A routine may change the value of a query only if the query is specified in the routine’s postcondition
(or, if you like double negation, “no routine may change the value of a query other than those specified in its postcondition”). Here we say that a feature is “specified” in a postcondition if it appears there outside of the scope of an old expression. (Clearly, an occurrence such as old balance does not imply that balance can be modified, hence this restriction to occurrences outside of an old.)
With this convention the only clause becomes implicit: it would simply list all the queries specified in the postcondition, so there is no need for the programmer to write it. For the rare case of wanting to specify that a query q may change, but not wanting to specify how, it is easy to provide a library function, say involved, that always return true and can be used in postconditions, as in involved (q).
The convention is of course not just a matter of programming methodology but, in an IDE supporting verification, such as the EVE “Verification As a Matter Of Course” environment which we are building for Eiffel , the compiler will enforce the definition above — no change permitted to anything not specified in the postcondition — and produce an error in case of a violation. This also means that we can easily specify that a routine is pure: it must simply not specify any query in its postcondition. It may still list it in an old clause, as happens often in practice, e.g.
Result = old balance – Minimum_balance………..– In the postcondition of a function available_funds
Note the need to use old here. Apart from this addition of old to some postconditions, a considerable advantage of the convention is that most existing code using pure functions will be suitable to the new purity enforcement without any need to provide new annotations.
I believe that this is the only sustainable convention. It does not, of course, solve the frame problem by itself (f orattempts in this direction, see [6, 7]), but it is a necessary condition for a solution that is simple, easily taught, fairly easily implemented, and effective. It goes well with model-based specifications [8, 9], which I believe are the technique of most promise for usable specifications of object-oriented software. And it provides a straightforward, no-frills way to enforce purity where prescribed by the Command-Query Separation principle [10, 11]: if I’m not pure, at least my functions must be.
 From the lyrics of the aria Glitter and Be Gay in Leonard Bernstein’s Candide, text by Lillian Hellman and others. Youtube offers several performances, including by Diana Damrau (here) anddsi Natalie Dessay (here) . For the text see e.g. here.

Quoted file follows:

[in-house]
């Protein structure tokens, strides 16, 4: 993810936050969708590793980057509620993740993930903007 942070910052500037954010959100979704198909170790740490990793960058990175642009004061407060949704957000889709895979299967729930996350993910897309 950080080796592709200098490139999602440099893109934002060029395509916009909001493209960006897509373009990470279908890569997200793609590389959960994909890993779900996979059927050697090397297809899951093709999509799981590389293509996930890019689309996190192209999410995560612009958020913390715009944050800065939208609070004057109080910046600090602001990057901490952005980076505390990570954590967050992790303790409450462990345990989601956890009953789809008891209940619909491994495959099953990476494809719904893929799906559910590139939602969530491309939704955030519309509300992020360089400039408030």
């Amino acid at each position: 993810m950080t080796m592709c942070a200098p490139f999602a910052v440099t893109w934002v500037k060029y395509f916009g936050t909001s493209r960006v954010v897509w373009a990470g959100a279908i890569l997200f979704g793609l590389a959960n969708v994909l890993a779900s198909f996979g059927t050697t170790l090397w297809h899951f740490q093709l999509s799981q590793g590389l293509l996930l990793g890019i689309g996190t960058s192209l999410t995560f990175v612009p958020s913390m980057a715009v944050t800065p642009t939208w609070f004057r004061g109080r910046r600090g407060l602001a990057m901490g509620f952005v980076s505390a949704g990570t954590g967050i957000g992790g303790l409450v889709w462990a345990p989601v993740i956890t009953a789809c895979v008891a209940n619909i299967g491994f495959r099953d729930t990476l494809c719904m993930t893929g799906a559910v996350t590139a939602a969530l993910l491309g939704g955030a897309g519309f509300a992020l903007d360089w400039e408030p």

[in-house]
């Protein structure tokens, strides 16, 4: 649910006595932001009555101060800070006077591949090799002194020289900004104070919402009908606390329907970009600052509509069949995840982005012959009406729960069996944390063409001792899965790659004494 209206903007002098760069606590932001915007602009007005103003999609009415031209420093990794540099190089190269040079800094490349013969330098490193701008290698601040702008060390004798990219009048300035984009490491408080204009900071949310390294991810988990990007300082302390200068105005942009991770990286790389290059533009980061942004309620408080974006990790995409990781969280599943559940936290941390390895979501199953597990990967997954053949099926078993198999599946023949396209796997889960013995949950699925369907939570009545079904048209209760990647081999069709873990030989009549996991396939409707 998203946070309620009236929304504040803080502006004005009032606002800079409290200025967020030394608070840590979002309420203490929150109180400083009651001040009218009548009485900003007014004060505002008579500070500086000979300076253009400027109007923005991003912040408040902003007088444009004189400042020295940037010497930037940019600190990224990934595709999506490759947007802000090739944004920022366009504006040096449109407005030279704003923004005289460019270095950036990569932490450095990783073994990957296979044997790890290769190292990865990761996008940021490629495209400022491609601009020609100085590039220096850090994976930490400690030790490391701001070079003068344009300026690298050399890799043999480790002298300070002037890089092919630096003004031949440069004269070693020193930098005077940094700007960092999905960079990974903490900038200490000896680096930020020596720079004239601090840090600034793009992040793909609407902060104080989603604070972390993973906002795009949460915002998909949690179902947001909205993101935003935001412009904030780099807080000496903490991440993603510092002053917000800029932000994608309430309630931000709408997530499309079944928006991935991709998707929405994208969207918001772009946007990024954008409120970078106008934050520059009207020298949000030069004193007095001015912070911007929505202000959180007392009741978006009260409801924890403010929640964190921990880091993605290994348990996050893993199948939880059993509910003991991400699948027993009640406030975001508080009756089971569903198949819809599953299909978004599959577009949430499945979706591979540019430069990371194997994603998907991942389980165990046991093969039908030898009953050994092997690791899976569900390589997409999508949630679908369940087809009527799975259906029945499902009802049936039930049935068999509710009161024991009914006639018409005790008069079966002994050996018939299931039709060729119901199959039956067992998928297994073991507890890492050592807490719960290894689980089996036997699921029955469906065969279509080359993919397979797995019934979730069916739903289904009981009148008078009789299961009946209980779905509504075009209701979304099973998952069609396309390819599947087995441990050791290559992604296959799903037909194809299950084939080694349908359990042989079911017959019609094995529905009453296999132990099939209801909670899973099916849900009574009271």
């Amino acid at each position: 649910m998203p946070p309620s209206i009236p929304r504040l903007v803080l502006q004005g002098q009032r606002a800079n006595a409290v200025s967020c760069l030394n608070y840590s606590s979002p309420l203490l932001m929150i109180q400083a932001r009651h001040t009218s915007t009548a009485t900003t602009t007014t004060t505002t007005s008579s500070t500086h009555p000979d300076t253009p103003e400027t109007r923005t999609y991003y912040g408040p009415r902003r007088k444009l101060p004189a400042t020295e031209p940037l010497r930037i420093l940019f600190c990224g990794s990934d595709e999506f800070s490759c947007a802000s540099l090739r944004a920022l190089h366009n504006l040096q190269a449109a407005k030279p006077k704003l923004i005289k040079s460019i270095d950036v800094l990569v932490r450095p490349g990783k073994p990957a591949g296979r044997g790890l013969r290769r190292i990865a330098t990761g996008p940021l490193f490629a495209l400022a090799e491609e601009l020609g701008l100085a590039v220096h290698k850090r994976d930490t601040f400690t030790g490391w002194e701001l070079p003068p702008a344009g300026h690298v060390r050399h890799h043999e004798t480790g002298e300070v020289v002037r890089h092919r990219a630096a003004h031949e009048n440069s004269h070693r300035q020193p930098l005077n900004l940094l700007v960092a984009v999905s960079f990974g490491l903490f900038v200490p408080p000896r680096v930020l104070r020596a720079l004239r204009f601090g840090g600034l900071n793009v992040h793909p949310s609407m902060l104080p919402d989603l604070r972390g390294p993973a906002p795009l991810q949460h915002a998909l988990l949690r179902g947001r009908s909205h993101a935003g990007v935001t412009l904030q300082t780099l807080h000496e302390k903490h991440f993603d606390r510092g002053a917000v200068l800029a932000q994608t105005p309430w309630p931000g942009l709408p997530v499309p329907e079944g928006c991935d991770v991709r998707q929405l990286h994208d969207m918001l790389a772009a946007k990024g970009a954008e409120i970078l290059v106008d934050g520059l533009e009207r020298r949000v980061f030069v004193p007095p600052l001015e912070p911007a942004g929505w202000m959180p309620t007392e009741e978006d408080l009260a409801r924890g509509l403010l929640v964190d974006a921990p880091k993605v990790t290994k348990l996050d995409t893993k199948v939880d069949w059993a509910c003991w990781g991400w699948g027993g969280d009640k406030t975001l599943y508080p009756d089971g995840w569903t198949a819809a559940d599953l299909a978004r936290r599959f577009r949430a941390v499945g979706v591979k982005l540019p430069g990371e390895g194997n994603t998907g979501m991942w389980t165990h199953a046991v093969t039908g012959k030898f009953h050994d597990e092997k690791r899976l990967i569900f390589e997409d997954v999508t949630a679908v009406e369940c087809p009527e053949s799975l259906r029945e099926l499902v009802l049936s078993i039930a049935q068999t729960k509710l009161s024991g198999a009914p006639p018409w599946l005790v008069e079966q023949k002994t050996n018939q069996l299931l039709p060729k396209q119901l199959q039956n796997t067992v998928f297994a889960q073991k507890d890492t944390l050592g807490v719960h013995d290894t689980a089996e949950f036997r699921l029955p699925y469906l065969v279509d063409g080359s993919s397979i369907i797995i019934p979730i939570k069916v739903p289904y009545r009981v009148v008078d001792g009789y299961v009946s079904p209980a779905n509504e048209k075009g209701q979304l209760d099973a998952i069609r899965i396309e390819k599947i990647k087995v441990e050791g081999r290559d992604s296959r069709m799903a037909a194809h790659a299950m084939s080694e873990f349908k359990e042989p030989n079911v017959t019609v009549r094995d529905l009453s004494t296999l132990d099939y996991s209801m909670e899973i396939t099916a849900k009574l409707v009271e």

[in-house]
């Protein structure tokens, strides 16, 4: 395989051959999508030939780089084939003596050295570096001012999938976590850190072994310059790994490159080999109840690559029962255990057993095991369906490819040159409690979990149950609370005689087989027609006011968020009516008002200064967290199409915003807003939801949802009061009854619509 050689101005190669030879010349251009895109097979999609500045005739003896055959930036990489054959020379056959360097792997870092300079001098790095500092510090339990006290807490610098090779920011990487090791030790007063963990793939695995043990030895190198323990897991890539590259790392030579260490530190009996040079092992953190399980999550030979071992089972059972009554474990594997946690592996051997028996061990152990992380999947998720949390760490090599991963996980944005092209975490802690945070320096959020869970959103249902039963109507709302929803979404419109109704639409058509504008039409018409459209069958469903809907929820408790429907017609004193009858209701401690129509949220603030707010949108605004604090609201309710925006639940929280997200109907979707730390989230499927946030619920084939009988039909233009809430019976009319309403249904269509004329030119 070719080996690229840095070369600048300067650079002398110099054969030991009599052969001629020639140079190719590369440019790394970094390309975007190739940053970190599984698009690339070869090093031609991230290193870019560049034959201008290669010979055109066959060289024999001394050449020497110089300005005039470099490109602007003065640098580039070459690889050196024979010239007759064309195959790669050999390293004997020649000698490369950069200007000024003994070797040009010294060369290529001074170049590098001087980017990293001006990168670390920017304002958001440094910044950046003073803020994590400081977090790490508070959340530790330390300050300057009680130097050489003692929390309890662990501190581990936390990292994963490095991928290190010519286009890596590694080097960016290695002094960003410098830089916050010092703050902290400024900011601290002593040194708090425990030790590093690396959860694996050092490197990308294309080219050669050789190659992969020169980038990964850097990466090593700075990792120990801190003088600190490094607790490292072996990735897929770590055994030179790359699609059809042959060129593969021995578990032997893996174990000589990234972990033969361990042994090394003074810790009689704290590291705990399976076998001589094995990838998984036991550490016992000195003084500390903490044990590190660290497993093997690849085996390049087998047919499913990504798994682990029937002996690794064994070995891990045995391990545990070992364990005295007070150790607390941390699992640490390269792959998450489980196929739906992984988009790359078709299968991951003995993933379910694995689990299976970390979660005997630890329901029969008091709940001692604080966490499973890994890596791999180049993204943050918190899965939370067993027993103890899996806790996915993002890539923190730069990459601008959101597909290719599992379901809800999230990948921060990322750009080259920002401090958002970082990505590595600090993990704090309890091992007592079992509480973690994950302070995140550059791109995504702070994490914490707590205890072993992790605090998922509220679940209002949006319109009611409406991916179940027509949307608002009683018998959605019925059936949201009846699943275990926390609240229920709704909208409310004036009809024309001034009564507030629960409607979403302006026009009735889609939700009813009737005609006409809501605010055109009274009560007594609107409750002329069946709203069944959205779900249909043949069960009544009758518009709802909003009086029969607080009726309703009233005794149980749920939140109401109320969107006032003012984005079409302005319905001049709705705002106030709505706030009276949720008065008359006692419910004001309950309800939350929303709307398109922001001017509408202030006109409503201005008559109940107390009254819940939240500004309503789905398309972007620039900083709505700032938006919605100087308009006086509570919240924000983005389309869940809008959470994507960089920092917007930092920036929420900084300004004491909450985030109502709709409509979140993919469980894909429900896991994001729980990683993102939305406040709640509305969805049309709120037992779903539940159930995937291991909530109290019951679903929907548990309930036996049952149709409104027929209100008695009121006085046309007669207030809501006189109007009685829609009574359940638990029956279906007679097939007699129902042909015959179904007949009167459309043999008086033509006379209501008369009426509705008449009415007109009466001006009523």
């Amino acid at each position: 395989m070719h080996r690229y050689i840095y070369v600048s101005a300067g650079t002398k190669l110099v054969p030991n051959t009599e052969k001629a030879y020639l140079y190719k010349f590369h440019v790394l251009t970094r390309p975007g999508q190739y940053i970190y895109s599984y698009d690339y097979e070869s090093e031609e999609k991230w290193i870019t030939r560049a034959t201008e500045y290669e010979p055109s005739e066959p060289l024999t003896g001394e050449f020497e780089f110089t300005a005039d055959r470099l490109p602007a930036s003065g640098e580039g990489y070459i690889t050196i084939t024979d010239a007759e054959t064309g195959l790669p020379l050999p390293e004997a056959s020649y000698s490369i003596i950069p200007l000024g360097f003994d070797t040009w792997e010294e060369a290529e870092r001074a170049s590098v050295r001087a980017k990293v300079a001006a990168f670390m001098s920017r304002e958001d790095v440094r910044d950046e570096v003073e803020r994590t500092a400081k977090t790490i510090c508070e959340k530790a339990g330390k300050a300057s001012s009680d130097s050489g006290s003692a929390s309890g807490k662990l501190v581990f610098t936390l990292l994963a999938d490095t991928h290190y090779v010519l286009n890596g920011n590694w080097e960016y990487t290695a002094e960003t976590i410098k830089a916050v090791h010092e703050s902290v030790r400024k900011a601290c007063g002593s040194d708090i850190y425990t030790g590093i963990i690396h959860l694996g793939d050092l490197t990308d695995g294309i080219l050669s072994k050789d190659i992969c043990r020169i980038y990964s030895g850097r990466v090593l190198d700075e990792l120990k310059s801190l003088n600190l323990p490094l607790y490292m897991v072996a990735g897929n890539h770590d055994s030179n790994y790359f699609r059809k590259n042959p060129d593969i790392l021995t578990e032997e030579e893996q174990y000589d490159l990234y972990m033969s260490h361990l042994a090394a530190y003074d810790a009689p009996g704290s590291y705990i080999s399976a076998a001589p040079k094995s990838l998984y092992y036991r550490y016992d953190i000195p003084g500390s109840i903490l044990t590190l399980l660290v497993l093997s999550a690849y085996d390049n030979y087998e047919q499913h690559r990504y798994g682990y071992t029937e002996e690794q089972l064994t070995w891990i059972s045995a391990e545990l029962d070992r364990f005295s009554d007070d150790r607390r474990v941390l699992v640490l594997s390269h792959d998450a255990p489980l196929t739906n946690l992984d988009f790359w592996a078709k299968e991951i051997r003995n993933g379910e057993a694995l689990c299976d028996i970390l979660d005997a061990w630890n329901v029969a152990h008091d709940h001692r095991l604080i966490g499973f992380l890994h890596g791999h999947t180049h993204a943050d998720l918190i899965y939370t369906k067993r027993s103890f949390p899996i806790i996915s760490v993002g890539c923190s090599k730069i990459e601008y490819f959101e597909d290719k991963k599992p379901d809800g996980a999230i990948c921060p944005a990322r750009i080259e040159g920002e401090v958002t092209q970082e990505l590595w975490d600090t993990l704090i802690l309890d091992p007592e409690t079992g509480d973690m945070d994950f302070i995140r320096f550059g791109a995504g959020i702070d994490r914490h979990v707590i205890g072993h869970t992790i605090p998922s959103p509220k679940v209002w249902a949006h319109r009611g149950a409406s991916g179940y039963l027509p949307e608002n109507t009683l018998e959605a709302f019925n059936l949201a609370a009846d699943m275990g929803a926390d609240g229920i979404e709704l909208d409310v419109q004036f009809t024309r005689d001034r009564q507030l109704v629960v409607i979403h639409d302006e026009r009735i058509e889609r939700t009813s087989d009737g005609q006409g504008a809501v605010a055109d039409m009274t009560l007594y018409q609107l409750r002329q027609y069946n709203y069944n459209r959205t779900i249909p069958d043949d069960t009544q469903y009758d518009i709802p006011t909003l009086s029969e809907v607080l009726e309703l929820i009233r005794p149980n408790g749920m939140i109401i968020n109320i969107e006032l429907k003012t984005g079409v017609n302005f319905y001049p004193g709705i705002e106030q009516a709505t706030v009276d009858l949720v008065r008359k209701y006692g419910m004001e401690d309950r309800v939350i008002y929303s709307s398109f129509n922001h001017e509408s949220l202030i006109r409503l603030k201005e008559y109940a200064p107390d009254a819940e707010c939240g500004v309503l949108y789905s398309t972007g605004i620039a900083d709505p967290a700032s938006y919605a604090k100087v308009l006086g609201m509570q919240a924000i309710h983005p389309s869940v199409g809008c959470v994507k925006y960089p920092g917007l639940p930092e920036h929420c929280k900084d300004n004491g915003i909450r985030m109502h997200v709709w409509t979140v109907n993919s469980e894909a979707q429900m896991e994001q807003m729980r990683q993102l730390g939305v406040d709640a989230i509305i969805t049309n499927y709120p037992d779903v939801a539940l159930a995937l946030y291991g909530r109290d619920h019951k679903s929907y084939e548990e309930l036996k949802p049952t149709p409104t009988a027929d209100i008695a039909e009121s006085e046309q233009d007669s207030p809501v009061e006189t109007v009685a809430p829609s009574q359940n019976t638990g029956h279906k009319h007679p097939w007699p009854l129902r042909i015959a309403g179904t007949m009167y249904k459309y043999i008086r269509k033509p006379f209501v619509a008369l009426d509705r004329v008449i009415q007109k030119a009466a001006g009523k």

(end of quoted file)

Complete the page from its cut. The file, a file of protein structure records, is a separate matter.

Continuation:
Adam Darvas and Peter Müller: Reasoning About Method Calls in Interface Specifications, in Journal of Object Technology, Volume 5, no. 5, jUNE 2006, pages 59-85, doi:10.5381/jot.2006.5.5.a3, available here.
 C. Flanagan, K.R.M. Leino, M. Lillibridge, G. Nelson, J. B. Saxe and R. Stata: Extended static checking for Java, in PLDI 2002 (Programming Language Design and Implementation), pages 234–245, 2002.
 Gary Leavens et al.: Java Modeling Language, see references here.
 Julian Tschannen, Carlo A. Furia, Martin Nordio, and Bertrand Meyer: Verifying Eiffel Programs with Boogie, to appear in Boogie 2011, First International Workshop on Intermediate Verification Languages, Wroclaw, August 2011. See documentation about the EVE project on the project page.
 Ioannis Kassios: Dynamic Frames: Support for Framing, Dependencies and Sharing Without Restrictions, in Formal Methods 2006, eds. J. Misra, T. Nipkow and E. Sekerinski, Lecture Notes in Computer Science 4085, Springer Verlag, 2006, pages 268-283.
 Bernd Schoeller: Making Classes Provable through Contracts, Models and Frames, PhD thesis, ETH Zurich, 2007, available here
 Bernd Schoeller, Tobias Widmer and Bertrand Meyer: Making Specifications Complete Through Models, in Architecting Systems with Trustworthy Components, eds. Ralf Reussner, Judith Stafford and Clemens Szyperski, Lecture Notes in Computer Science, Springer-Verlag, 2006, available here.
 Nadia Polikarpova, Carlo Furia and Bertrand Meyer: Specifying Reusable Components, in Verified Software: Theories, Tools, Experiments (VSTTE ’10), Edinburgh, UK, 16-19 August 2010, Lecture Notes in Computer Science, Springer Verlag, 2010, available here.
 Bertrand Meyer: Object-Oriented Software Construction, first (1988) and second (1997) editions, Prentice Hall.
 Bertrand Meyer: Touch of Class: An Introduction to Programming Well, Using Objects and Contracts, Springer Verlag, 2009.